By Patrick Davis
“Grass is greening up and cattle are being turned out to pasture,” says Patrick Davis MU Extension Regional Livestock Field Specialist. Grass is the cheapest feed resource so proper grazing management is important to cattle operation performance and profitability. Below, Davis shares thoughts on cattle grazing and forage incorporation to improve spring and summer grazing opportunities.Source : missouri.edu
“Make sure of adequate pasture forage height at the beginning of the grazing season,” says Davis. At turn-out, cool-season forages should have about 6 inches of growth. Davis urges cattle producers to maintain a minimum grazing residual forage height of 4 inches for cool-season forages and 8 to 10 inches for native warm season forages. Grazing below these residual heights will affect season-long production, persistence, and new growth.
“Adequate forage availability as we begin the grazing season is also important for cattle performance,” says Davis. If forage availability is low, cattle will increase travel to meet their intake needs. “This increased travel can reduce cattle performance and body condition score,” says Davis. Therefore, Davis urges cattle producers to provide hay or supplementation during the transition from winter hay feeding to grazing in order to maintain optimum performance.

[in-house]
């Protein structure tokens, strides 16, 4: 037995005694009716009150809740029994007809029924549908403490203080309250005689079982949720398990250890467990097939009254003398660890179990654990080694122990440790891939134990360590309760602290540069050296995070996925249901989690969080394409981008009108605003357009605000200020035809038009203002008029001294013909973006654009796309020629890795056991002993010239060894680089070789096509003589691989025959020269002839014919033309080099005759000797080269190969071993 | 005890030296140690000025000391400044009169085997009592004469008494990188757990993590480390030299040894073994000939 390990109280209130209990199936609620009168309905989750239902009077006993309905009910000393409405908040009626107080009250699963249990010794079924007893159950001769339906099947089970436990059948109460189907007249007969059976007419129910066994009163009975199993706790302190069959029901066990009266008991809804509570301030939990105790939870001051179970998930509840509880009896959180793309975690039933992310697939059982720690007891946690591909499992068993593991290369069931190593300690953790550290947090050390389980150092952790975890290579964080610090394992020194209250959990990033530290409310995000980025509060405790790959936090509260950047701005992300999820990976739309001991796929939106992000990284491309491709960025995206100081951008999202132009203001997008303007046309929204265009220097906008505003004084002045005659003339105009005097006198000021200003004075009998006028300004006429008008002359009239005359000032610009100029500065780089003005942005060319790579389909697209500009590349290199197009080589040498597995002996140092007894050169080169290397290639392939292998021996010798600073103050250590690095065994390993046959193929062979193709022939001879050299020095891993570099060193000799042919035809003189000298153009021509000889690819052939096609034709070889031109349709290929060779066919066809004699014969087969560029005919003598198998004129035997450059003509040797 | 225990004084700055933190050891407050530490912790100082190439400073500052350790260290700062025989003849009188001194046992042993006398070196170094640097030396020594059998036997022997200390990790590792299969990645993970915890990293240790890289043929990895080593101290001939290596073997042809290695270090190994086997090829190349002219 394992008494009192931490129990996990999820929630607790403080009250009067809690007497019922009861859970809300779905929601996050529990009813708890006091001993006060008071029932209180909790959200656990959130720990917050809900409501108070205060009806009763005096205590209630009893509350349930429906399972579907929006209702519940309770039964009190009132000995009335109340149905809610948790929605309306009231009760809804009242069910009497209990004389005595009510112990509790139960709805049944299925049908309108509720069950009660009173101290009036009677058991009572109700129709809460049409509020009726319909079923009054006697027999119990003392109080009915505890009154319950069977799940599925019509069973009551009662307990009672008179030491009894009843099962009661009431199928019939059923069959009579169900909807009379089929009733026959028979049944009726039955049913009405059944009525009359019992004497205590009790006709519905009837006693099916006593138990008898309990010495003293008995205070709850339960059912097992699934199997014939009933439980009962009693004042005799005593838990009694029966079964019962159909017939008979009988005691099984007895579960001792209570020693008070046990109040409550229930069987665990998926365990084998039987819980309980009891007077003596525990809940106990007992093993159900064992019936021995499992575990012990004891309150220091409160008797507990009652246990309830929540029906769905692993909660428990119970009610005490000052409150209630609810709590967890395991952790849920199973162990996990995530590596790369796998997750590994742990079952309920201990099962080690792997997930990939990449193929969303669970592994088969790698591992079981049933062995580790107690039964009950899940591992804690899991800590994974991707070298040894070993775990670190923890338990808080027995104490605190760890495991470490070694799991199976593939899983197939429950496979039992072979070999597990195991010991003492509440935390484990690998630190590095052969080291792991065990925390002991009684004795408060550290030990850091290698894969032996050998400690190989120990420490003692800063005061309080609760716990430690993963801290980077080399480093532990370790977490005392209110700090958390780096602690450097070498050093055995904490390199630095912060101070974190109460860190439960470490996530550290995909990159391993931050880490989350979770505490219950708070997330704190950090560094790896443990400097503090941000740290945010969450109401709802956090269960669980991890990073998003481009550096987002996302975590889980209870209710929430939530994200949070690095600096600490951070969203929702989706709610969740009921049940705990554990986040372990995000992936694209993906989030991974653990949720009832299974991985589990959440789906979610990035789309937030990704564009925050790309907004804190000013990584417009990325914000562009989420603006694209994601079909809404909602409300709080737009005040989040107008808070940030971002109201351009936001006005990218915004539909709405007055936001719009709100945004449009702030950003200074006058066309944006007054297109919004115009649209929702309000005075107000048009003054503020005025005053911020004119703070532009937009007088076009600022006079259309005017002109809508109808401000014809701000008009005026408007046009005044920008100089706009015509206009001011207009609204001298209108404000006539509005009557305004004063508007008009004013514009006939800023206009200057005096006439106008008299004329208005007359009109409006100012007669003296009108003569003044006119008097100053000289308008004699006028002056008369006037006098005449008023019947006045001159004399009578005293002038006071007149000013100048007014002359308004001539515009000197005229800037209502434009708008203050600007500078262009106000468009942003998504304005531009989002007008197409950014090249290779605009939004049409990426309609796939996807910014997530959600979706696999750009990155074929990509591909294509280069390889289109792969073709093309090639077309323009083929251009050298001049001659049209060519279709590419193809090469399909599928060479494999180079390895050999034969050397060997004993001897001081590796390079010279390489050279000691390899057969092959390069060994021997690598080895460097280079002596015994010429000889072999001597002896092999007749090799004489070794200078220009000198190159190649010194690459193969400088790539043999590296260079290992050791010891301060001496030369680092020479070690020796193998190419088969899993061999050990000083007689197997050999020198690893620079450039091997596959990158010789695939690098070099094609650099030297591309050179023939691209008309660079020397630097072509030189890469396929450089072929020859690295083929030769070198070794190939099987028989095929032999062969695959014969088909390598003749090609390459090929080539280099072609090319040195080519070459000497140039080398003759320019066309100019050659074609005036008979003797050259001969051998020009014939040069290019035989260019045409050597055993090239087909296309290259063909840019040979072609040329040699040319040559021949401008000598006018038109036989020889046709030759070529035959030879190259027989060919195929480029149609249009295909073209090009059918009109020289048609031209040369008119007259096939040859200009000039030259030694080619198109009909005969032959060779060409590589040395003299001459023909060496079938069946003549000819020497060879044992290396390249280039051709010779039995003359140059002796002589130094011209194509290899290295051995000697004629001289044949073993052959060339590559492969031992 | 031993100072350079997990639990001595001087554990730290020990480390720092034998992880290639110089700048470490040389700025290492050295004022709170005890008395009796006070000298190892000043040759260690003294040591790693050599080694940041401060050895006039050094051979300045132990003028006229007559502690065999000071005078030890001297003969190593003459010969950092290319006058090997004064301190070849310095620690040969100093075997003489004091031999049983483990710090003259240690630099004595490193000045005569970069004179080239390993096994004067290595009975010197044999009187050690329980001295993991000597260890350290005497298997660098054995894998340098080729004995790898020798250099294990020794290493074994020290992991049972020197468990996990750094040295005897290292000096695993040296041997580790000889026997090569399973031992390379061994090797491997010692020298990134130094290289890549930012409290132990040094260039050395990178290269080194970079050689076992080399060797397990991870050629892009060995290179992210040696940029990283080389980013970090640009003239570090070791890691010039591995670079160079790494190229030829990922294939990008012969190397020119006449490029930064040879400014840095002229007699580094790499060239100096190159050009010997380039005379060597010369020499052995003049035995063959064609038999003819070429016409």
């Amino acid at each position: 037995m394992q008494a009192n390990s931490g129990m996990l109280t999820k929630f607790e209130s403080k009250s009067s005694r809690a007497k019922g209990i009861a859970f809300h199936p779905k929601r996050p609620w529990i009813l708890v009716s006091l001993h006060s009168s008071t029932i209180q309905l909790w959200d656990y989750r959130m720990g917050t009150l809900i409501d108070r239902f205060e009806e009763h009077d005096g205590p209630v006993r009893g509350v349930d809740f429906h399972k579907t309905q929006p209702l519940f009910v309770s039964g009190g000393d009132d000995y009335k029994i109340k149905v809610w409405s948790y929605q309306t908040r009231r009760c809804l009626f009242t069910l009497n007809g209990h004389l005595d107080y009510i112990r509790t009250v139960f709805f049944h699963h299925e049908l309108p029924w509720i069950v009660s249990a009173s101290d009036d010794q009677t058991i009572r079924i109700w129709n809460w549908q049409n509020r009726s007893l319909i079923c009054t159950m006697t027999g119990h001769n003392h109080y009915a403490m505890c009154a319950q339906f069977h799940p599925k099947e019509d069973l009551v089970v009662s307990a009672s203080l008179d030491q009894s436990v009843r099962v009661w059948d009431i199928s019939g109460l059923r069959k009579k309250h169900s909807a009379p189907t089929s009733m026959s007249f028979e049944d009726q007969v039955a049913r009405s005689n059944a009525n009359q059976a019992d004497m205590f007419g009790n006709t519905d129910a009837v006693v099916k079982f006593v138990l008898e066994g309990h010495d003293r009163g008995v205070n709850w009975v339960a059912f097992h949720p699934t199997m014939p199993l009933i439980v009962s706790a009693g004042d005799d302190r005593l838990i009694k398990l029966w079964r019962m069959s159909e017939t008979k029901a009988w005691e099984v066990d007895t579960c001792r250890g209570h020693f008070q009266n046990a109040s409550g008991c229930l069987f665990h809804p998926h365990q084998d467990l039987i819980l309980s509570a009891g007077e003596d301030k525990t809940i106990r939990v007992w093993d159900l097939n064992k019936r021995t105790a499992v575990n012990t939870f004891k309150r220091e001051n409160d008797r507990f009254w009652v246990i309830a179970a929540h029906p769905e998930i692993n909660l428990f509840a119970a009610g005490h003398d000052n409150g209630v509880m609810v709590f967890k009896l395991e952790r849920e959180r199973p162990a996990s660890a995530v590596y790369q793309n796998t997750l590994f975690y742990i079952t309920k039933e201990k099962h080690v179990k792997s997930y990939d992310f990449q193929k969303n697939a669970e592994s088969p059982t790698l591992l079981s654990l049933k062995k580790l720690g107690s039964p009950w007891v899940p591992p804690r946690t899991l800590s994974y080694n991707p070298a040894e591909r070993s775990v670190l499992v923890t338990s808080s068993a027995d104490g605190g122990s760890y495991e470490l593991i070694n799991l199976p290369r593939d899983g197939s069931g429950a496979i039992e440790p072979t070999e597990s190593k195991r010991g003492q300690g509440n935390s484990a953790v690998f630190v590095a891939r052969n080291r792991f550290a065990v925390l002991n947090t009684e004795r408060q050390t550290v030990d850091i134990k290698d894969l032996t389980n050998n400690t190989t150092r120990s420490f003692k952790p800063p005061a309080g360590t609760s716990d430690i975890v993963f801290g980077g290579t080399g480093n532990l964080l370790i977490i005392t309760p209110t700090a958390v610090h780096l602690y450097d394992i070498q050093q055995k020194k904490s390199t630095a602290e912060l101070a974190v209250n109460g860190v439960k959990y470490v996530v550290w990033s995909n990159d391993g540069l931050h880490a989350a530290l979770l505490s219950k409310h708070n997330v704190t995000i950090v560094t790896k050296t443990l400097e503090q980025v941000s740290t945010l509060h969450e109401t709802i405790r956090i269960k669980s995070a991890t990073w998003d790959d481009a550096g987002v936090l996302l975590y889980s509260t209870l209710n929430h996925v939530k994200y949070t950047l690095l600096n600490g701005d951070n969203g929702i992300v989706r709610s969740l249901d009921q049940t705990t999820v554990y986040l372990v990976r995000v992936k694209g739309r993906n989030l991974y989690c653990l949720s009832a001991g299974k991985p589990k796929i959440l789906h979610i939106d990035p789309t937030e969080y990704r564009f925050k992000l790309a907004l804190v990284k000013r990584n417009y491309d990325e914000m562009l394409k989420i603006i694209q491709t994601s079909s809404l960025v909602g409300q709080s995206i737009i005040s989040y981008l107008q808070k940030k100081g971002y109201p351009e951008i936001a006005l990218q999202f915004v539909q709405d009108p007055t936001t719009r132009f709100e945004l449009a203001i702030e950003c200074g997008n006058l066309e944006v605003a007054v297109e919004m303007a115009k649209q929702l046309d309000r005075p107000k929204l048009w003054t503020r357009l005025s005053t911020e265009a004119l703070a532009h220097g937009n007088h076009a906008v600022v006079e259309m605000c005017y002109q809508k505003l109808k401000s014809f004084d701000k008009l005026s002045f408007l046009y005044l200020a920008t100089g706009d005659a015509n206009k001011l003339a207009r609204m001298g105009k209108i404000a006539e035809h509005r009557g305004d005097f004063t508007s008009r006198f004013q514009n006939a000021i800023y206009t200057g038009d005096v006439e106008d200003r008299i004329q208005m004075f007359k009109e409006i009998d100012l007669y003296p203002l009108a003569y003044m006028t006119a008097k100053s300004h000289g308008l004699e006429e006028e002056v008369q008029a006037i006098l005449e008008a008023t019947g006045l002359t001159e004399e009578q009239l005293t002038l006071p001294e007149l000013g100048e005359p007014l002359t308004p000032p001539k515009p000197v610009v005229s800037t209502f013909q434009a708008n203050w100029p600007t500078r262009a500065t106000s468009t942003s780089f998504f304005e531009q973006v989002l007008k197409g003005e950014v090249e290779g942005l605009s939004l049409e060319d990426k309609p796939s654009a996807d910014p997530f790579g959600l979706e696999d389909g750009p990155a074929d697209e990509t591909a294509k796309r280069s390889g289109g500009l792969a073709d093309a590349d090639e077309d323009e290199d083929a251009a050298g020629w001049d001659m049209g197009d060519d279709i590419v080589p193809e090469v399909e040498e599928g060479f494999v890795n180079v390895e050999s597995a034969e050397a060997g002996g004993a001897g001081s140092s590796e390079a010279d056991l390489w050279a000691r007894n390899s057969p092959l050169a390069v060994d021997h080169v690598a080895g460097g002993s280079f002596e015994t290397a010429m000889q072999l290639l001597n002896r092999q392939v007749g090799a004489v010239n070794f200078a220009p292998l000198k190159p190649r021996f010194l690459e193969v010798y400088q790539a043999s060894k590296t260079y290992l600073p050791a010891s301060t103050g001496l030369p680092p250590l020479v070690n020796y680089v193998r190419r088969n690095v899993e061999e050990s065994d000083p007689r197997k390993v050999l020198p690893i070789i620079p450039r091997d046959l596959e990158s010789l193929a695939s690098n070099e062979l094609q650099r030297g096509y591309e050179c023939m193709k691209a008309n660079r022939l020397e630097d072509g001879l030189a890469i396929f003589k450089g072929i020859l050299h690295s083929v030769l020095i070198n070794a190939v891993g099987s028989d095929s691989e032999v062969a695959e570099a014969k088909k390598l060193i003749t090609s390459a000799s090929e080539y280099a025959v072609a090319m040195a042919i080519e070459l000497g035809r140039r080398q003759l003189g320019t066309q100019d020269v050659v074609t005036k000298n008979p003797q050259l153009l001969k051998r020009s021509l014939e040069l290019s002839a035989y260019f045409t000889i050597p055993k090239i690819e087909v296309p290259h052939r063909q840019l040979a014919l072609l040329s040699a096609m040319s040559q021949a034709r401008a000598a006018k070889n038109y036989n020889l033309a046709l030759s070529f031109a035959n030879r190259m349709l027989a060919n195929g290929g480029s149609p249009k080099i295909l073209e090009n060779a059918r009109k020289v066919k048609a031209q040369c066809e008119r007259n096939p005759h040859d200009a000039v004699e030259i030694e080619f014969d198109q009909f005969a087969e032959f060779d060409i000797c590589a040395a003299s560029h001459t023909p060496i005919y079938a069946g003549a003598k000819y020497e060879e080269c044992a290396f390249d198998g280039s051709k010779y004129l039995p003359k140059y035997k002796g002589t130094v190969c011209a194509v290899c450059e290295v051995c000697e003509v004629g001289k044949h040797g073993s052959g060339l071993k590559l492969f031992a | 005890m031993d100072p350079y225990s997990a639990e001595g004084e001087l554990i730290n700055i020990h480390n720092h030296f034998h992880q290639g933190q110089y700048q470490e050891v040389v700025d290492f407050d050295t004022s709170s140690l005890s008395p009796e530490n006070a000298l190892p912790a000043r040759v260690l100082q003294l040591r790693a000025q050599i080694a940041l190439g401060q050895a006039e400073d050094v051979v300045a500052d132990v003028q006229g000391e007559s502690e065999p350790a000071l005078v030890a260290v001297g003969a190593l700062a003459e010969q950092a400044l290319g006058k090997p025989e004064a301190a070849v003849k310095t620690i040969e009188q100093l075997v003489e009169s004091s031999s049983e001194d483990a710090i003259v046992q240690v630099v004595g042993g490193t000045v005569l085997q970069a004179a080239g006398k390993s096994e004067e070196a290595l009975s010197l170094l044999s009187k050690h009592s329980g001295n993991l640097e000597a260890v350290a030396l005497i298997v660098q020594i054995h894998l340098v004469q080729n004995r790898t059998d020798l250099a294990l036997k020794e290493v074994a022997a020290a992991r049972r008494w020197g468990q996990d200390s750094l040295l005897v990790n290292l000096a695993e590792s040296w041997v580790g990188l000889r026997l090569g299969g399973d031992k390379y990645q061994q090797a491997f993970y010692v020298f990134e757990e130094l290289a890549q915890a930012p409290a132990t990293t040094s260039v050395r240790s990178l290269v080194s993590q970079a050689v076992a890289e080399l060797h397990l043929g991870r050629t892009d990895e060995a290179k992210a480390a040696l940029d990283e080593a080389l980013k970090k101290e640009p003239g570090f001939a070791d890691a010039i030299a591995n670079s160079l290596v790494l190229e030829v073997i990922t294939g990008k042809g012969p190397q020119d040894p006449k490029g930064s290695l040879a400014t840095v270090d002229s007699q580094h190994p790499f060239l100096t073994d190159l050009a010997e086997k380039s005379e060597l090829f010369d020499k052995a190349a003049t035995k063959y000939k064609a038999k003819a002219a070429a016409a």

Forage quality is lower in taller, more mature forage, which negatively influence intake and cattle performance. Davis urges cattle producers to clip or mow pastures for hay if seed heads are emerging and grazing is not keeping up with forage growth. Harvesting excess growth resets the pastures and allows for high quality forage regrowth. “If cattle producers mow pastures they may need to wait longer for grass regrowth to reach an acceptable grazing height,” says Davis.
“Rest period is also important for proper forage growth during the grazing season,” says Davis. Rest period allows forage to grow to optimum height prior to the next grazing period and gives plants the opportunity to replenish energy reserves. These two factors help ensure high forage intake and plant persistence.
Davis urges cattle producers to develop a rotational grazing system in order to better manage the rest period. “Move cattle faster through the grazing rotation in early spring versus the late spring and into the summer,” says Davis. Also, Davis urges producers to move cattle so they are not allowed to graze pasture regrowth without a rest period.
“Lengthening the rest period many also increase pasture diversity by promoting native warm season grasses to grow in your cool-season pastures,” says Davis. This helps provide forage for cattle to consume during the warmer months when cool-season grass growth slows and is lower quality. Davis urges producers to add summer annuals such as crabgrass, pearl millet, and sudangrass to your grazing rotation to fill in the cool season grass slump.
For any questions on how to manage your pastures for optimum forage production and cattle performance contact your local MU Extension Agronomy and Livestock Field Specialist.